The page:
The process of imagining what love might look like in different universes involves a rewiring of our most primal relationships, the ways we come to know and understand each other, and ultimately, our history. This endeavor is undertaken by writers like Zadie Smith. Rockett, who has read the entirety of Smith’s work, is entranced by the way Smith joyfully entangles the microscopic decisions of modern day characters with the snares of history. As Rockett describes, “I'm coming from this place where we've survived a flood and destruction and now there's this new world. What I appreciate about her is she shines a light on worlds that we would not know, right?” Smith, born to a Jamaican mother and English father illuminates the complexities of race in Northwest London through incorporating the narratives of characters who were left out of history. “[Smith] was not supposed to exist in history as she does. [As an inter-racial marriage] her parents' relationship was not supposed to exist in history as it were, you know. But she is in a way writing herself into the history books where I don't think she's seen herself, you know, her, with all of her identities, growing up in the places that she grew up.”
Across artistic disciplines, Rockett’s joy in the exploration of uncovering the unknown is rooted in community and collaboration. “I do see my being an artist as a way where I'm constantly in conversation with the larger and more personal conversation. I love exploring what this world doesn’t want you to interrogate.” As a playwright chasing poetic alternative universes in Under the Same Moon and as an actor exploring queer history in projects like “Leaving the Blues” by Jewelle Gomez which brings visibility to Alberta Hunter’s contribution to the Jazz and Blues world as a Lesbian artist, Rockett asks us to interrogate what it means to witness each other within the echoes of history.
Troy Rockett collaborates with queer and trans storytellers and has participated in works: Jewelle Gomez’s Leaving the Blues, Nick Hadikwa Mwaluko’s plays Waafrika 123 as lead actor and They/Them as a supporting actor, stage reading of The Messiah Complex written by Nia Witherspoon with dramaturgy by Cherríe Moraga, and has acted alongside D'Lo. Rockett’s acting breakthrough came when casted as Alex in Oakland's only Queer and Trans web series, Dyke Central, which was later accepted into film festivals internationally and is now available on Amazon prime. Since Dyke Central, Rockett continues to be roused by the power of storytelling. Discovering performance first through poetry, Rockett, a Black Trans Adoptee, used the genre to empower hirself . “Through writing there is a constant inner and outer dialogue with the horrors and joys of my identity and the world around me; a necessary kind of mental mending.” Rockett recently participated in the Kearny Street Workshop, is a VONA/Voices Fellow and Astraea Lesbian Writers’ grant recipient. Hir poems are included in Best New African Poets Anthology, Chorus: A Literary Mixtape, Sinister Wisdom 106: The Lesbian Body, CALYX, Q-Zine, and Bay area based projects, Bay Area Generations and Nomadic Press’ Get Lit. S/he holds a joint MA degree in Creative Writing and Literature.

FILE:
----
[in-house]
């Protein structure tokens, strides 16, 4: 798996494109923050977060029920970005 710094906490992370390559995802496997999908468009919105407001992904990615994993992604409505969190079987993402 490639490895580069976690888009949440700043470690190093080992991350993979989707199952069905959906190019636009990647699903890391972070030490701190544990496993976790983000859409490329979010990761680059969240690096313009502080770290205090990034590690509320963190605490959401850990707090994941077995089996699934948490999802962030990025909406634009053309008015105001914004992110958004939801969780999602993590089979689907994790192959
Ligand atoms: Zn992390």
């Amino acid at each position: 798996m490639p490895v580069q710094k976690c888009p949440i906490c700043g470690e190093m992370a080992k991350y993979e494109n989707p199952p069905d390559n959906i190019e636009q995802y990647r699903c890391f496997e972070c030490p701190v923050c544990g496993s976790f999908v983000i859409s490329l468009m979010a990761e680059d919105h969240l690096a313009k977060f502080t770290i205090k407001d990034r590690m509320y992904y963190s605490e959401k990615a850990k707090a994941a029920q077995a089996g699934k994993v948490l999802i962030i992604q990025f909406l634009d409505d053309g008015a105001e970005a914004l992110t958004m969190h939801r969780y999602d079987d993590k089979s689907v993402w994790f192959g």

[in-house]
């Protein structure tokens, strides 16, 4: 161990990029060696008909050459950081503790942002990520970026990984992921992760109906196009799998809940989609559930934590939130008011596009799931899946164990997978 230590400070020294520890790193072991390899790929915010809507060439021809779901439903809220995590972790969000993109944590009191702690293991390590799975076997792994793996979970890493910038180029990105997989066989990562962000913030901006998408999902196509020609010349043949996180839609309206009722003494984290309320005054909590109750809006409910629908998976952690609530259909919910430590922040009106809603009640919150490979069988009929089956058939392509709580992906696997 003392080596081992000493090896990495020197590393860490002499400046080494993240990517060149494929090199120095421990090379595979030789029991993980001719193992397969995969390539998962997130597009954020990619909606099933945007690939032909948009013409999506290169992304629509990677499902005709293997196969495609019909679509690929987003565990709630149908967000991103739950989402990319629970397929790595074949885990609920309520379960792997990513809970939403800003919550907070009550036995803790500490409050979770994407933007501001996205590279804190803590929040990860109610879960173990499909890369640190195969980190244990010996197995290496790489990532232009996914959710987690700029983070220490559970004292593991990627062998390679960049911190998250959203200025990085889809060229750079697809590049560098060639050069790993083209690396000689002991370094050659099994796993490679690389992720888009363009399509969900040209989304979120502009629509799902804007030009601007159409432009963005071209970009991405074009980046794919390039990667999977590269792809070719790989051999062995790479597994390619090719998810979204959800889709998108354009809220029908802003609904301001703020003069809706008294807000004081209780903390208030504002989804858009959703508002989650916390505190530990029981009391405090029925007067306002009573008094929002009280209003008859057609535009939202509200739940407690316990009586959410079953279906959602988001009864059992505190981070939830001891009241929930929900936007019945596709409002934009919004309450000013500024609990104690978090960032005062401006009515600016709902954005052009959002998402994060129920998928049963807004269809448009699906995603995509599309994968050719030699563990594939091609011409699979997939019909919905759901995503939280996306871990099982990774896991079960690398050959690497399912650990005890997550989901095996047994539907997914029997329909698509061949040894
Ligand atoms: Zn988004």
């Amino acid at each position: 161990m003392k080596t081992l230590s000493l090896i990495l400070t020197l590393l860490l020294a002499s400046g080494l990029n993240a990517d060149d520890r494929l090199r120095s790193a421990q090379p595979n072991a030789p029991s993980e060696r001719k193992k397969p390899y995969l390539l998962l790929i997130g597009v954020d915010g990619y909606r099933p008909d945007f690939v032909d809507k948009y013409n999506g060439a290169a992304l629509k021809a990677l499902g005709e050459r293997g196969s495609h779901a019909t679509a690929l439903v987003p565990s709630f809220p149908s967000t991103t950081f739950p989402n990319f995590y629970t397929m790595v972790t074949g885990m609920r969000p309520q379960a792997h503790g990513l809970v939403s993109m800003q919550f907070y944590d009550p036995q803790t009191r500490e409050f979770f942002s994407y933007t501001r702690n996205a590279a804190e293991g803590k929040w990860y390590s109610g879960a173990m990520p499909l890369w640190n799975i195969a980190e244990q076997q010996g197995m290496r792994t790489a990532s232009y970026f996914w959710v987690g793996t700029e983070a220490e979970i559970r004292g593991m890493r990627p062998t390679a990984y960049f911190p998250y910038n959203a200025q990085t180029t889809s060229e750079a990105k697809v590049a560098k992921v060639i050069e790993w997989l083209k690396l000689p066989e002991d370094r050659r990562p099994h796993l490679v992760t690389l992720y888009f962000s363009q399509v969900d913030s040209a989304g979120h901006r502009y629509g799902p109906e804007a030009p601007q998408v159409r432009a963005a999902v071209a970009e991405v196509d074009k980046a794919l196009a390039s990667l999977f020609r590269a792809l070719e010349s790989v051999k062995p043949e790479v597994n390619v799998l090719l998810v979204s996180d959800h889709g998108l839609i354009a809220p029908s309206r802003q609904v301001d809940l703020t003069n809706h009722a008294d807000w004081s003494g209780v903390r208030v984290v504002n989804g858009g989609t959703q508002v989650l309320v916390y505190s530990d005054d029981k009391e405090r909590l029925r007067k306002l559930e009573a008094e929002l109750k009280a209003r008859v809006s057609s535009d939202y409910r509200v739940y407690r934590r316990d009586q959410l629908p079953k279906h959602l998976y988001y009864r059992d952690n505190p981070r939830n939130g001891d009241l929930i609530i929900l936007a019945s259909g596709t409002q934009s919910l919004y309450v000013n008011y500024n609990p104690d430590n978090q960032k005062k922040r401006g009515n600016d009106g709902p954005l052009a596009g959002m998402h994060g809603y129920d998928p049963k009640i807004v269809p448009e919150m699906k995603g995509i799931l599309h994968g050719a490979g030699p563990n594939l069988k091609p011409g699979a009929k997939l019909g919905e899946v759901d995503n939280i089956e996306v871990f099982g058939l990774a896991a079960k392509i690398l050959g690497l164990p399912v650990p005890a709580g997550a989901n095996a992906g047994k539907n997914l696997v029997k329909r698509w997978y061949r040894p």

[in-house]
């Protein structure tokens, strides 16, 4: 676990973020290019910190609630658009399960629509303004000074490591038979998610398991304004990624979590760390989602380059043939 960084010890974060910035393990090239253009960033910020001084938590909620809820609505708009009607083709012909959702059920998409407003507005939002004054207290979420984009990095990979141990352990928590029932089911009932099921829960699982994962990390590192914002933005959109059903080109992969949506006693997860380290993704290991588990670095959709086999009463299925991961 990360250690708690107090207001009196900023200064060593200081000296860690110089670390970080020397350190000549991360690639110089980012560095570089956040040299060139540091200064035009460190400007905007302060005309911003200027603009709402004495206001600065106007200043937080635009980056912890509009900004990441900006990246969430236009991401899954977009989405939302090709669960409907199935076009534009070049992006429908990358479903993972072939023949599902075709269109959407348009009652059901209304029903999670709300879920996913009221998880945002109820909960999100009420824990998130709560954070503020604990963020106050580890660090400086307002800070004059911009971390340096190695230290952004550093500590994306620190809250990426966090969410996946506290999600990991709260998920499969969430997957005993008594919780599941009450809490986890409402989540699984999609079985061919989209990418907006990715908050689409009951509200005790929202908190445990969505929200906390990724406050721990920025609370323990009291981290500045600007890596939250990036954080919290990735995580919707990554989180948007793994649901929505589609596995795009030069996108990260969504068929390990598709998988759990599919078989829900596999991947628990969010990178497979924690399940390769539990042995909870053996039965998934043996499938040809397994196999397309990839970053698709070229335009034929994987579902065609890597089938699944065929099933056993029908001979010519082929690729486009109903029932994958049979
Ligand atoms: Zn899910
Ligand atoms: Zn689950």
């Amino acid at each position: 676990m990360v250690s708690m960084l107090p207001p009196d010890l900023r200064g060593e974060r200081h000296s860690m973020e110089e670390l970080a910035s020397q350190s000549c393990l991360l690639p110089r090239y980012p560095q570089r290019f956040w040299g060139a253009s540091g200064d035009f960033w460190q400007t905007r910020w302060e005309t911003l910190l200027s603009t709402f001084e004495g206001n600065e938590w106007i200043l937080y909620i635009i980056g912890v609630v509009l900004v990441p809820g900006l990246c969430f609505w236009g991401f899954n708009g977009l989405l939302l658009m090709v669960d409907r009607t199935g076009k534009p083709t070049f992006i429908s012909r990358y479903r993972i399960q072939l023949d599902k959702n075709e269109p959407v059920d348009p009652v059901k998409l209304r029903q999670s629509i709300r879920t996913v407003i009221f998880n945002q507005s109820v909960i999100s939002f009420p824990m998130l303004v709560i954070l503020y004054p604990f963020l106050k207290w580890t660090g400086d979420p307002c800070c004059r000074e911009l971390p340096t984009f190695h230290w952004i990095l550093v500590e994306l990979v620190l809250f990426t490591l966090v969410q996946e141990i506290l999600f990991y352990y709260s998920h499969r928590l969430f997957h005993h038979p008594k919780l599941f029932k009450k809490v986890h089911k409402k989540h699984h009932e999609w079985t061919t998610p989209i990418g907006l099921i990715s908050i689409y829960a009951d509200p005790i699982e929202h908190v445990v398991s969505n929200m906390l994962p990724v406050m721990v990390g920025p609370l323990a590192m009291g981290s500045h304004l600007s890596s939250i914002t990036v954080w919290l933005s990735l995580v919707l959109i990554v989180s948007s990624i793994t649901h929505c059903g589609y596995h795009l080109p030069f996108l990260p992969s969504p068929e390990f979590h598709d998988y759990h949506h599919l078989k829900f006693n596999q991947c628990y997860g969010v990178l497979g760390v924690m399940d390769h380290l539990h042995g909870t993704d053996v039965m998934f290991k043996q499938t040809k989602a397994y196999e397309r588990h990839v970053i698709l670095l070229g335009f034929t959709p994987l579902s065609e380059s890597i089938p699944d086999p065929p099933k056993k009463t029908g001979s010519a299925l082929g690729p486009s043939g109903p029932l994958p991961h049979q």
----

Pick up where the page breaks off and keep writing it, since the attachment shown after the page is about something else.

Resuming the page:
Hannah Meyer, 3GT’s Marketing Associate, is a director and dramaturg of new work with a background in marketing and public relations. In the Bay Area, she has worked with Magic Theatre, Playwrights Foundation, and SF Playhouse. Hannah is also a writer whose work has appeared in Points in Case, The Well Mannered Grump, The Baram House, The Haven and elsewhere. Her essay, which explores the politics of comedy in Rachel Bloom's banned song, "Period Sex," will be published later this year with Taylor & Francis. Hannah is passionate about the intersections between art, activism, and scholarship.